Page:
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Tuesday, August 12, 2014

Container Gardenia Leaves Yellowing and Falling

Q. I have a gardenia that is approximately four years old.  It blooms yearly and was doing great.  All of a sudden, literally overnight, the leaves turned yellow and are falling off. What has happened?  I water it daily, it is on the patio, outside where it has always been, in the shade.

A. I think your gardenia developed rot. The symptoms of root rot our yellowing leaves and leaf drop. Frequently the plant dies a relatively slow death unless it's in the heat, then it could be rapid.
            Container plants need to be repotted regularly. When we grow in containers, the soil organic matter (this is the component of the soil that helps keeps soil loose and gives good air exchange to the roots) begins disappearing at a steady rate. In a couple of years it will be in critical short supply.
            As this soil organic matter disappears, the open spaces in the soils that help with drainage and air exchange, diminishes. At the very beginning, a good container soil may contain as much as 50% of its volume as pore space.
            In about three years this pore space may drop to only 20 or 15%. Basically the soil collapses, losing its pore space. This might be okay for a palm growing in a container but gardenias need soils with lots of pore spaces.
            The soil becomes more dense, water drains through it more slowly, the soil stays wet longer, salts begin to accumulate and the roots begin to suffocate.
            Soil diseases attack the weakened roots, roots begin to die, leaves begin to yellow and drop from plant.
            Soils in containers need to be renewed every two to three years depending on the type of plant. Since gardenia is very susceptible to rots and grows much better in aerated soils, I would repot it no longer than every other year.
            If the Gardenia is not too far along in leaf yellowing and leaf drop, you might be able to save it. Go to your favorite nursery or garden center and purchase a good quality container soil, enough to refill the container. When you are there, purchase a chemical fungicide called Subdue. Subdue fungicide does a good job in controlling several of the root rot disease organisms. Applying a fungicide alone will not solve the problem so you must repot the plant as well. The plant can be put back in the same container if it is sanitized on the inside or use a different clean container.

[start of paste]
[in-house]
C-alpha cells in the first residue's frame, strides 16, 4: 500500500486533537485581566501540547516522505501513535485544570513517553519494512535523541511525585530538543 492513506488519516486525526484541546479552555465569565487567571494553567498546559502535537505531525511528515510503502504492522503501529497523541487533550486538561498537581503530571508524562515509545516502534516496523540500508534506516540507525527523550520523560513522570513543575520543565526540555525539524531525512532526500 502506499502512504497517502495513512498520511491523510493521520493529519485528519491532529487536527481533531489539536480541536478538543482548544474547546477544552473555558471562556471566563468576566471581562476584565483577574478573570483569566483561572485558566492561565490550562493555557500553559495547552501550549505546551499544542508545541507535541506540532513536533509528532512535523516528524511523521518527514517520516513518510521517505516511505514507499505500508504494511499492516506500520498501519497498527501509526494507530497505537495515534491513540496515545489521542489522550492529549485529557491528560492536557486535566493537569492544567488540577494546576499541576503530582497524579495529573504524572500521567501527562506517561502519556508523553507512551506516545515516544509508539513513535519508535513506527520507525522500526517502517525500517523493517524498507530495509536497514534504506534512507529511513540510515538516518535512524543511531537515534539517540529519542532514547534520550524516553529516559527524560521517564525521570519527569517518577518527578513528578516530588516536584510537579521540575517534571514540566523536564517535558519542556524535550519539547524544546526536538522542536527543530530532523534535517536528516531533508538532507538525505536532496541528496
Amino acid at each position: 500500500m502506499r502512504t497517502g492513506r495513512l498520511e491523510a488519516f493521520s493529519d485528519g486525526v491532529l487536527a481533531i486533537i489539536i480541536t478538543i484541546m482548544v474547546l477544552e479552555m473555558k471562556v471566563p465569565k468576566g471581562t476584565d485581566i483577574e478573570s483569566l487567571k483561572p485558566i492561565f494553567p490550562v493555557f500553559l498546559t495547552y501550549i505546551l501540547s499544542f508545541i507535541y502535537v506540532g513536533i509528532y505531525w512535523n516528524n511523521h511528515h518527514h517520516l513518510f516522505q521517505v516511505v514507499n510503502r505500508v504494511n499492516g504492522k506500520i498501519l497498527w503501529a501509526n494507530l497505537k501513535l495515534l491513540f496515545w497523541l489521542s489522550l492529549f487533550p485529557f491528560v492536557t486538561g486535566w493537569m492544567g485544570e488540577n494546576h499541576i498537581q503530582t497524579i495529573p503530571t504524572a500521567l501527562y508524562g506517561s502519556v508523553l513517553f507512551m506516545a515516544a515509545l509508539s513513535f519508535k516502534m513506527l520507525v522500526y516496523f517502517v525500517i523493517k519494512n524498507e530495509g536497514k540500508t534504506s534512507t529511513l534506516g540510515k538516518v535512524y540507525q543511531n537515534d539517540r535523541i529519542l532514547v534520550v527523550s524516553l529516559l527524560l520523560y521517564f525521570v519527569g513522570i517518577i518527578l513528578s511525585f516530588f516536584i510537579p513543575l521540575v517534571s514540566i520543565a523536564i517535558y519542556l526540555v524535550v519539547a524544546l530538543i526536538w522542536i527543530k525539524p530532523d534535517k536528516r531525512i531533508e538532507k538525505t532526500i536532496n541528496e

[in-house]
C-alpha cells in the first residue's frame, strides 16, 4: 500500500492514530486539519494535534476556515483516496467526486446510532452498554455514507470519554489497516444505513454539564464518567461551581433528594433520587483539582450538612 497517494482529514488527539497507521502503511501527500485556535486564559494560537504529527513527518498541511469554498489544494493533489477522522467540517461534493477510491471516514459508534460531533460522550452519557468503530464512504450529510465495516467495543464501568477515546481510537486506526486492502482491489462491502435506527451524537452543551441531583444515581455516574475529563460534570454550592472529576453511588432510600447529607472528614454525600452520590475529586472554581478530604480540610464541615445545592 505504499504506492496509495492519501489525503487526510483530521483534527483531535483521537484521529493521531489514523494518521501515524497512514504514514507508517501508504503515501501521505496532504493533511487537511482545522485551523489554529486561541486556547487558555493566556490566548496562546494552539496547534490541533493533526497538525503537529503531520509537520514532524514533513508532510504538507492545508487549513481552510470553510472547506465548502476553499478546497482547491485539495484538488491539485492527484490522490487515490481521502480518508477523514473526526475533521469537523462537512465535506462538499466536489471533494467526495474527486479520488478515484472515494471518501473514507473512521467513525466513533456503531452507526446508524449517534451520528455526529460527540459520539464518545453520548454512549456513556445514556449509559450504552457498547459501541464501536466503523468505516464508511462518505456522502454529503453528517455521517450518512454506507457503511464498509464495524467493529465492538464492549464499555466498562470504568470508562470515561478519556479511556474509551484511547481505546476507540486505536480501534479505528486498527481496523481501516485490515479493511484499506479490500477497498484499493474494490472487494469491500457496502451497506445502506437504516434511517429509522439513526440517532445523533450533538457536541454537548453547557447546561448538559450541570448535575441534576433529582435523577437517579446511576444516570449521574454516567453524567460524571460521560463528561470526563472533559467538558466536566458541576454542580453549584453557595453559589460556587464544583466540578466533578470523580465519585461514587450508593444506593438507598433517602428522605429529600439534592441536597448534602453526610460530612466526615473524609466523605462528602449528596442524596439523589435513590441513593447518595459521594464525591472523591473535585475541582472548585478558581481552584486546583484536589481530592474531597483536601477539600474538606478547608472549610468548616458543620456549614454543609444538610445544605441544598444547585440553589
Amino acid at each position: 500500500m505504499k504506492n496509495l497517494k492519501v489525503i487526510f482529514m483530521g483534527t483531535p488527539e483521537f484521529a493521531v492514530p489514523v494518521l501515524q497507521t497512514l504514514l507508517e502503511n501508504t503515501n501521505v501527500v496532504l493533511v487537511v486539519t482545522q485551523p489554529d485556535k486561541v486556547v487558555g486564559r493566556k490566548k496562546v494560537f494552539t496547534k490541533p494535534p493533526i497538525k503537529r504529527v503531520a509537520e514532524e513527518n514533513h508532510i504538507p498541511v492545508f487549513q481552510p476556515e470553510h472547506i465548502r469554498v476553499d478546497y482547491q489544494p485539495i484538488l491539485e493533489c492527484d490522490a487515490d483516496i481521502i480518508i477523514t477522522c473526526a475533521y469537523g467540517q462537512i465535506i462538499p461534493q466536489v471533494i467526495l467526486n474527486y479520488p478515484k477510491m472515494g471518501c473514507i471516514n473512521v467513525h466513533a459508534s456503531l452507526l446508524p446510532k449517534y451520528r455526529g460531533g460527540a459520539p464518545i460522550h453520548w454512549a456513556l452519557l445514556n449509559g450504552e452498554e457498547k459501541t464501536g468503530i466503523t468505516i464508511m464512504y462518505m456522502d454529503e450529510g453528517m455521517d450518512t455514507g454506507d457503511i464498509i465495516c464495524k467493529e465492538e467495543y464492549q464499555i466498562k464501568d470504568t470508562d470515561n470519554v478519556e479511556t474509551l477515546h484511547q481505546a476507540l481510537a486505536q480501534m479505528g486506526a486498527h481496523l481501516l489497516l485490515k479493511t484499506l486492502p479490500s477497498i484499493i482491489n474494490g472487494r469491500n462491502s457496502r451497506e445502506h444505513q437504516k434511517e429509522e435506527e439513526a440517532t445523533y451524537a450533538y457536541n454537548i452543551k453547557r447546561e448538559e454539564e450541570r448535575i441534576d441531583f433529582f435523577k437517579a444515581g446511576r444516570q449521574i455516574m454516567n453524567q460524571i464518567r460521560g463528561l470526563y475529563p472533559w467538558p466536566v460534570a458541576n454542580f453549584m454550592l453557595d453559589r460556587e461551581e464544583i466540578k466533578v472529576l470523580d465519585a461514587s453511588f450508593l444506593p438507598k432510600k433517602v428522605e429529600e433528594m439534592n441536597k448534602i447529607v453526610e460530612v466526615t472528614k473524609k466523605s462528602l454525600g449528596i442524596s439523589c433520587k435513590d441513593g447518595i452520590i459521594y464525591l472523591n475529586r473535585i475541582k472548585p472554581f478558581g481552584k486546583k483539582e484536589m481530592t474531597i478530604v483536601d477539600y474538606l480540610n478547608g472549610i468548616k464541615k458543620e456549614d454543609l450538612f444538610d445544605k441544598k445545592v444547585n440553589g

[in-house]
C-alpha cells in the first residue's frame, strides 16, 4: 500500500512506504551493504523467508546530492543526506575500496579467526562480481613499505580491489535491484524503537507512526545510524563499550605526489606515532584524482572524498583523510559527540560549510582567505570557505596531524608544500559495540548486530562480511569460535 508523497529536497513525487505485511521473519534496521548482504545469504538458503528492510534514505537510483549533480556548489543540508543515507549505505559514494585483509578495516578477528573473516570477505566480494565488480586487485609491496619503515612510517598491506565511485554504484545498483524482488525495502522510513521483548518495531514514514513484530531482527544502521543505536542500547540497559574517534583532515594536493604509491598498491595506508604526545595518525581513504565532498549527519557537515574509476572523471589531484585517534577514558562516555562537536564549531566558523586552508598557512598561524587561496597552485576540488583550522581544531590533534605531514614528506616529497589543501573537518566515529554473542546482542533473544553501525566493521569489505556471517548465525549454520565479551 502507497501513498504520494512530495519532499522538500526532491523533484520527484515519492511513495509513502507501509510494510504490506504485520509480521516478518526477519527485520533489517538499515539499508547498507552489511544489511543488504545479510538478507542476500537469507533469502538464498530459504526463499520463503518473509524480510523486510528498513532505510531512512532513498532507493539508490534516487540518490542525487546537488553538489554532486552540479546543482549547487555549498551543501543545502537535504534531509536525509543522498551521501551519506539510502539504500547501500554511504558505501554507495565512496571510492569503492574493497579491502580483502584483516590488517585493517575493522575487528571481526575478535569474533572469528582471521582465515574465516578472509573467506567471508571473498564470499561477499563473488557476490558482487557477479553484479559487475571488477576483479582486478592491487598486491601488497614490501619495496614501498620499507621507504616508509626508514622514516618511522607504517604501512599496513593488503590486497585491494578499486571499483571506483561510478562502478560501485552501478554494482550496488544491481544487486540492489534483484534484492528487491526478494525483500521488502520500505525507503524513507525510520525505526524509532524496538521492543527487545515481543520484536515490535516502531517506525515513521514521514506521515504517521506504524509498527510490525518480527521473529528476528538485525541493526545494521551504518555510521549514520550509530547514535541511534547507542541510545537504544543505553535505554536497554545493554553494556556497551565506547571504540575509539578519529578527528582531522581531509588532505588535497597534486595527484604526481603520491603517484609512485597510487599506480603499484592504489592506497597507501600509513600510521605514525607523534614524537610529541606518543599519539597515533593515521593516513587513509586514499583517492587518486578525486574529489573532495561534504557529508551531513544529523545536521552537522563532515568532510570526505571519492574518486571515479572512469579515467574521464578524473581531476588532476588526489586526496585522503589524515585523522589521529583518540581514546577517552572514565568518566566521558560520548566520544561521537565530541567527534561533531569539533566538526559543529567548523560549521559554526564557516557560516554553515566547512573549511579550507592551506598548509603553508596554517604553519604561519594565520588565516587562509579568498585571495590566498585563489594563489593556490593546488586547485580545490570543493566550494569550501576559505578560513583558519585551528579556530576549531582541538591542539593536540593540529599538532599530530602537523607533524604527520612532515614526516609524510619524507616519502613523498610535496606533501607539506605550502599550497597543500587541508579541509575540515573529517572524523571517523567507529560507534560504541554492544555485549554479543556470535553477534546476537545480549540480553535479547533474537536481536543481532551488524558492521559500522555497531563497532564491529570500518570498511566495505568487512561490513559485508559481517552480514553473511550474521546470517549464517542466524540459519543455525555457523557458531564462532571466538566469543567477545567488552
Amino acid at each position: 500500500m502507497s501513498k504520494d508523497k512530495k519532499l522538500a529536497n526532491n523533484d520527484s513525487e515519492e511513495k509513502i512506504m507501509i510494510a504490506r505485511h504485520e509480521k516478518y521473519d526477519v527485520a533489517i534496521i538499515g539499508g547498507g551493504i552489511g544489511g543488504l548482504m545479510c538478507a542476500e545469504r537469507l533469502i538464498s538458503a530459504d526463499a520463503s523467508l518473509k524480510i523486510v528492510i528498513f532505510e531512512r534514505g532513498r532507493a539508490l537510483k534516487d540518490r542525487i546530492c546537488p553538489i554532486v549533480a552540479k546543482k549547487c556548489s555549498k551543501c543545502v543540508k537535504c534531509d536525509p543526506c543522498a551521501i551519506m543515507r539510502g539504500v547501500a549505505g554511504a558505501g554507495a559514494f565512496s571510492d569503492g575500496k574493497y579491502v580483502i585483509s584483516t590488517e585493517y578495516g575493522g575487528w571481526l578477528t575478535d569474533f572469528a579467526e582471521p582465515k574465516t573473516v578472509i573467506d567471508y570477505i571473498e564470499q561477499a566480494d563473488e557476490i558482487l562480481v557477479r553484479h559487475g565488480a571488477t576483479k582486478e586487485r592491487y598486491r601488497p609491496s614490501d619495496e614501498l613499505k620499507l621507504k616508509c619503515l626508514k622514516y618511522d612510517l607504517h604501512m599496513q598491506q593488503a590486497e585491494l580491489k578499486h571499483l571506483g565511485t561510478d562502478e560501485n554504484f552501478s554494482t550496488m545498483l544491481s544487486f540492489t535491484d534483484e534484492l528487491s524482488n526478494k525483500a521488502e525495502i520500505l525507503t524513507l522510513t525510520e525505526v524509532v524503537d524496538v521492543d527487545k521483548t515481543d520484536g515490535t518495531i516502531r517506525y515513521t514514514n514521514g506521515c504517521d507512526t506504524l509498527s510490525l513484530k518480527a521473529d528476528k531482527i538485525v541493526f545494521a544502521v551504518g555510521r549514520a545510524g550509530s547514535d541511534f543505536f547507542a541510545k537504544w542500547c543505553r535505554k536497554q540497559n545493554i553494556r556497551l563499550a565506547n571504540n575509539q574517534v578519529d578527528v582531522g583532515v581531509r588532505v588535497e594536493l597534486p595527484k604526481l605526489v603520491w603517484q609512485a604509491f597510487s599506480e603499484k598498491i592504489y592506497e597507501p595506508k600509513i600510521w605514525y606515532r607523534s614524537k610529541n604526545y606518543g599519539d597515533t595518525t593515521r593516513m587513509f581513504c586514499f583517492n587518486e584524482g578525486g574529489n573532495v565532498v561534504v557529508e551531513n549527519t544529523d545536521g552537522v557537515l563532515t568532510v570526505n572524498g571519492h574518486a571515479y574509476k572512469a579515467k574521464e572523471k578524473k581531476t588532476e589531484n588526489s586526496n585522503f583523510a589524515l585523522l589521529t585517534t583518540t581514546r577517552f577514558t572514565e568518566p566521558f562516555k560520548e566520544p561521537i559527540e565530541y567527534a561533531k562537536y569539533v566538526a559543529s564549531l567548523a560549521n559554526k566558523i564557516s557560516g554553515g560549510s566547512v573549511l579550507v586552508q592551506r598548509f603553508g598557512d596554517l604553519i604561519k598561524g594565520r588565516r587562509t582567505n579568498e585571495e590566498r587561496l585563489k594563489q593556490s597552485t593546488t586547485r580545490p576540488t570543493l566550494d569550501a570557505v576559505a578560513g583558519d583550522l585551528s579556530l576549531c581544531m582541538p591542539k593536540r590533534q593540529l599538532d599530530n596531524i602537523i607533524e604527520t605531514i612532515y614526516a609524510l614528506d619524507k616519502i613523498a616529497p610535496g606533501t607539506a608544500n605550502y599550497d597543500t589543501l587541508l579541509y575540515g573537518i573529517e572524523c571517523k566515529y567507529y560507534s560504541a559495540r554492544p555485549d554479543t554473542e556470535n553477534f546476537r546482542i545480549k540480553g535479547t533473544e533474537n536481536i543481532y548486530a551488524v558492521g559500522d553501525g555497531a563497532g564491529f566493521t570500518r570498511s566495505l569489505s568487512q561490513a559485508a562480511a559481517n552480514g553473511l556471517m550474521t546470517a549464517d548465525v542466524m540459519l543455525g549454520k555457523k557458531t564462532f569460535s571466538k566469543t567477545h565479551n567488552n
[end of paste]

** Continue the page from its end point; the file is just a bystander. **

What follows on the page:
Remove the plant from the container during the cool temperatures of the morning and out of direct sunlight. Once the plant has been removed from the container, you must repot it quickly because the tiny feeder roots are continually dying after removal from the soil and drying out. Place the plant on a clean surface and gently wash the soil away from the plant roots.
            Thoroughly clean the container and sanitize the inside of it with a 200 ppm solution of bleach and water. This would be about on tablespoon of bleach in one gallon of water. Rinse the container and wipe out the excess with a clean rag or towel. Let it air dry in the sun for a few minutes to let the chlorine dissipate. Or use a clean, fresh container.
            Once you have removed as much soil from the roots as possible with water, you can repot the plant and use tap water to resettle the soil around the roots and remove air pockets. You will apply the subdue fungicide according to the label and water it into the soil of the repotted plant as a soil drench. Follow label directions.

Fertilize the plant as you would normally and watch for new growth to come from leafless stems that are still alive. Once a year or once every two years remove about one third of the soil from the container and add new container soil.


  1. Do gardenias in the ground need any treatment to maintain their pore space?

    Also, for a potted gardenia I would not use a saucer to retain water.

  2. Applications of organic matter to the soil surface or organic mulches that decompose such as wood chips would be enough if they were planted with organic amendments at the time of planting in our very low organic matter soils. Soils with higher OM at the start would need less, if any, at the time of planting but would still benefit from organic mulches.